No, there is no “Law” on this, but there is an old International Board Decision from the International Football Association Board, the people who make and change the Laws. It declares that using a teammate’s shoulders to boost one’s height in order to make a play for the ball was misconduct. It was originally IBD #4 under Law 12 but became IBD #2 in 1995. So, yes, there is at least an interpretation of the Law that remains valid guidance for such situations. In addition, there is tradition, which holds that other than when they are jumping into the air to play the ball, players are expected to remain earthbound, not stacked high like cheerleaders, circus acrobats, synchronized swimmers, or cans of soda. They may kneel (although not when taking throw-ins) or jump into the air, but definitely may not build a pyramid. Doing so would constitute the cautionable act of unsporting behavior and bringing the game into disrepute.…


As a referee, I have always been told that the lines on a field are part of the area of which they “contain”. However, this seems to be in conflict with the law regarding throw-ins and the placement of the feet of the individual taking the throw-in along the touchline.

I recently had a game in which I had to explain the lines are part of the area of which they contain and he brought up the fact that on a throw-in as long as both feet are touching the touchline in some form that the throw-in is considered legal. However he then pointed out that by my description, would not that be illegal since in a throw-in the player must take the throw-in from outside of the field of play, however the line is considered in play?

The only reasoning I can come up with for this is that at its most basic form the throw-in is a method of restarting the match and thus follows a slightly different set of circumstances or rules than normal course of play.

But is there any further reasoning as to why a player is allowed to be completely in the field of play when taking a throw-in (in the case where they keep both heels on the inside edge of the touchline) and yet the throw-in is technically taken to put the ball back in to play?

USSF answer (November 24, 2011):
The answer to your question lies in applying Laws 1 and 15 as they are written, not in finding reasons to doubt them. “He,” whoever “he” may be, was totally wrong in suggesting that having one’s feet on the line had anything to do with a dichotomy in the Laws. Your original understanding is correct. Your interlocutor is talking apples and applesauce, two different things, and creating his own muddled version of the Laws.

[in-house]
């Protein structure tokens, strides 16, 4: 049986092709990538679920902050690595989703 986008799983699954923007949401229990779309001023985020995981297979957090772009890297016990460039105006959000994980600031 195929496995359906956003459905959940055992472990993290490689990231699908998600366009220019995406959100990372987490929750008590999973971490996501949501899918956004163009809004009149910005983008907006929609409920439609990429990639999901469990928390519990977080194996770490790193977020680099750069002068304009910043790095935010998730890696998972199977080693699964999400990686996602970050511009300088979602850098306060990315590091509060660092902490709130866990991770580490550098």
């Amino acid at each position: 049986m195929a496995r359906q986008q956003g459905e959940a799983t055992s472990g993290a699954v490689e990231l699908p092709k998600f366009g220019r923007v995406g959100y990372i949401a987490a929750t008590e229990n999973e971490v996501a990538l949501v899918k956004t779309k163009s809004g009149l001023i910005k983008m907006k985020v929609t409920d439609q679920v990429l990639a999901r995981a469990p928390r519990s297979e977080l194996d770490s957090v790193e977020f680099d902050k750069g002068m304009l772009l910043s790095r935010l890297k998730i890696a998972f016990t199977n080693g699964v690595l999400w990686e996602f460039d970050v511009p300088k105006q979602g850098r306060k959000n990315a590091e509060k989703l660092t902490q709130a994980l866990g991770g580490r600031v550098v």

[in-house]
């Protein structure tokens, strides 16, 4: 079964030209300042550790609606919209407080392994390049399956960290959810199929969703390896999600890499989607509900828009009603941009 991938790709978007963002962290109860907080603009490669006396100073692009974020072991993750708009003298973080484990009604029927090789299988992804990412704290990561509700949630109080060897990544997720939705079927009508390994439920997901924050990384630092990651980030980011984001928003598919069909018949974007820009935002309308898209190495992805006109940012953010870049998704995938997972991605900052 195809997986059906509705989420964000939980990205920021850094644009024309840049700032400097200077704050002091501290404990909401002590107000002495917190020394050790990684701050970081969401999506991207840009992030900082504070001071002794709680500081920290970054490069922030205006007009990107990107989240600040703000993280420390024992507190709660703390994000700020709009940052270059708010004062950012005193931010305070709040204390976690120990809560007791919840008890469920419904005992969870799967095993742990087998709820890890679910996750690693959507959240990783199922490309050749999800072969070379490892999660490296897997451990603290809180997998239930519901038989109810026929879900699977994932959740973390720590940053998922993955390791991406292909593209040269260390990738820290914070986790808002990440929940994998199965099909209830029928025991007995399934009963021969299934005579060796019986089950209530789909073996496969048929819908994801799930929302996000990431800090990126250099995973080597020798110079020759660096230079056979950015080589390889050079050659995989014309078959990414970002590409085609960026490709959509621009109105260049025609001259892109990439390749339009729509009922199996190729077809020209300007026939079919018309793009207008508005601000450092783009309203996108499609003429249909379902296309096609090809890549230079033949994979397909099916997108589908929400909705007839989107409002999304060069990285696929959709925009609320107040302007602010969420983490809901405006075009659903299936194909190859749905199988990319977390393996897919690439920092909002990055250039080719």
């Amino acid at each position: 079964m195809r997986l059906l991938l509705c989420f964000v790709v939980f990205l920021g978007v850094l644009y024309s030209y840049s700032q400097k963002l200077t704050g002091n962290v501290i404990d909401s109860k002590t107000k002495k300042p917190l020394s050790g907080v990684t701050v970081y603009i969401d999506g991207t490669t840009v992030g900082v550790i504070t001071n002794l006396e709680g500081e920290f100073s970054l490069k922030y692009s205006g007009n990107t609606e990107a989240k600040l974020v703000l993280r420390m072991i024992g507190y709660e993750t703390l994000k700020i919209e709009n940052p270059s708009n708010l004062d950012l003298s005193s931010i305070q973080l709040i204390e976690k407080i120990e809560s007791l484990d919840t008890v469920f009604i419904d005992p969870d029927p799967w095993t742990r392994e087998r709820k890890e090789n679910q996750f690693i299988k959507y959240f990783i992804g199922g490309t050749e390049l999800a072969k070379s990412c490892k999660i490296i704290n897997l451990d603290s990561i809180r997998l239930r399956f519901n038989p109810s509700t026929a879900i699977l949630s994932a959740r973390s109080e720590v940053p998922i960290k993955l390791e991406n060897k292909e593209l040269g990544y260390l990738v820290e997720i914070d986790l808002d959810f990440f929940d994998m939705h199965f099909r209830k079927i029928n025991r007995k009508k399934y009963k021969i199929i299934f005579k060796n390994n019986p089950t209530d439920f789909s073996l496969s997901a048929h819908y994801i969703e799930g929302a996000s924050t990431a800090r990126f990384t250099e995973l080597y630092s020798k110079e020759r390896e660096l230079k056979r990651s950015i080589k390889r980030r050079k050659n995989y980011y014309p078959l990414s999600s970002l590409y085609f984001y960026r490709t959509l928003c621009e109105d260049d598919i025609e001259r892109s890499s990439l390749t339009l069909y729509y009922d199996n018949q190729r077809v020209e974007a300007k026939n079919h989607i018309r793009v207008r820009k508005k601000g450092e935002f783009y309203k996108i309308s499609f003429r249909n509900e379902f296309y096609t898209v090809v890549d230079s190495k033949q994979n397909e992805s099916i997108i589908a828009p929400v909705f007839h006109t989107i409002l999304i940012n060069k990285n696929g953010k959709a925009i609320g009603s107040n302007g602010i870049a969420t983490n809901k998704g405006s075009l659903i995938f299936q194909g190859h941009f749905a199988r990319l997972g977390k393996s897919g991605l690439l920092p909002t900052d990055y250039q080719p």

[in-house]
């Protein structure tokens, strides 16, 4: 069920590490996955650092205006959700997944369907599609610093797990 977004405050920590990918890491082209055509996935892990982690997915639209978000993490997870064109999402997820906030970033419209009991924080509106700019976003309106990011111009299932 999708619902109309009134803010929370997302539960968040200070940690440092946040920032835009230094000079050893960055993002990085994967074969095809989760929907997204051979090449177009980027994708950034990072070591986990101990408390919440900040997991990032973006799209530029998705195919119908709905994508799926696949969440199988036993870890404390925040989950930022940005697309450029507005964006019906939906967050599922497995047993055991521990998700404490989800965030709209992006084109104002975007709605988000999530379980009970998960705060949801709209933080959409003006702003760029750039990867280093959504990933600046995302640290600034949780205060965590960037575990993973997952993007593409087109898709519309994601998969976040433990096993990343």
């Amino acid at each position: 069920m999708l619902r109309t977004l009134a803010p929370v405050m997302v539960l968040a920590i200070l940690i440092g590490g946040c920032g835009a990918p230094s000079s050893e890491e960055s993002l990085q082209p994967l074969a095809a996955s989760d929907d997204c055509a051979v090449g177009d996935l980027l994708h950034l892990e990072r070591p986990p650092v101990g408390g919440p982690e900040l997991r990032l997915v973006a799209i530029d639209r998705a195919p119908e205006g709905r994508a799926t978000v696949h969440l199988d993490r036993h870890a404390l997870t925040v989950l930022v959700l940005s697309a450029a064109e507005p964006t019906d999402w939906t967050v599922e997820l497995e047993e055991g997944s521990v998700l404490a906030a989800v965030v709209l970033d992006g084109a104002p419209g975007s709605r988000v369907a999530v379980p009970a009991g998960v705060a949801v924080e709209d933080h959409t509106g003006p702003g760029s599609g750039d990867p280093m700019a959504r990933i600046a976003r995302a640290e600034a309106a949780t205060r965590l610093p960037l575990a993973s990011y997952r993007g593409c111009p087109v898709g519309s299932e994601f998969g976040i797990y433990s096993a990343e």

Law 1:
Field Markings
The field of play must be rectangular and marked with lines. These lines belong to the areas of which they are boundaries.

Law 15:
At the moment of delivering the ball, the thrower:
* faces the field of play
* has part of each foot either on the touch line or on the ground outside the touch line

This is the Law and it is also tradition. Where the Law is clear, follow the Law; where it is not, do the best you can (including applying logic).…


Having a debate here about definition of ‘delay of game’.

On a kick-off from the half line, after a goal, or starting a game, if a team does an improper kick-off (i.e. ball does not move forward, and cross over the half line) several times, is this delay of game? I have seen teams do this in the past. I would allow this twice, then give an IDFK to the opposite team. I was recently told by a senior official that this is not a delay of game and not IDFK. Well, if so, what do you do about it?

USSF answer (November 17, 2011):
The tactic you describe could be considered to be delaying the restart of play. A number of examples are given in the USSF publication “Advice to Referees on the Laws of the Game”:

The following are specific examples of this form of misconduct (some of which may also be committed by substitutes):

• Kicks or throws the ball away or holds the ball to prevent or delay a free kick, throw-in, or corner kick restart by an opponent

• Fails to restart play after being so instructed by the referee

• Excessively celebrates a goal

• Fails to return to the field from a midgame break, fails to perform a kick-off when signaled by the referee, or fails to be in a correct position for a kick-off

• Performing a throw-in improperly with the apparent intention of being required to perform the throw-in again, thus wasting time

• Unnecessarily moving a ball which has already been properly placed on the ground for a goal kick

• Provokes a confrontation by deliberately touching the ball after the referee has stopped play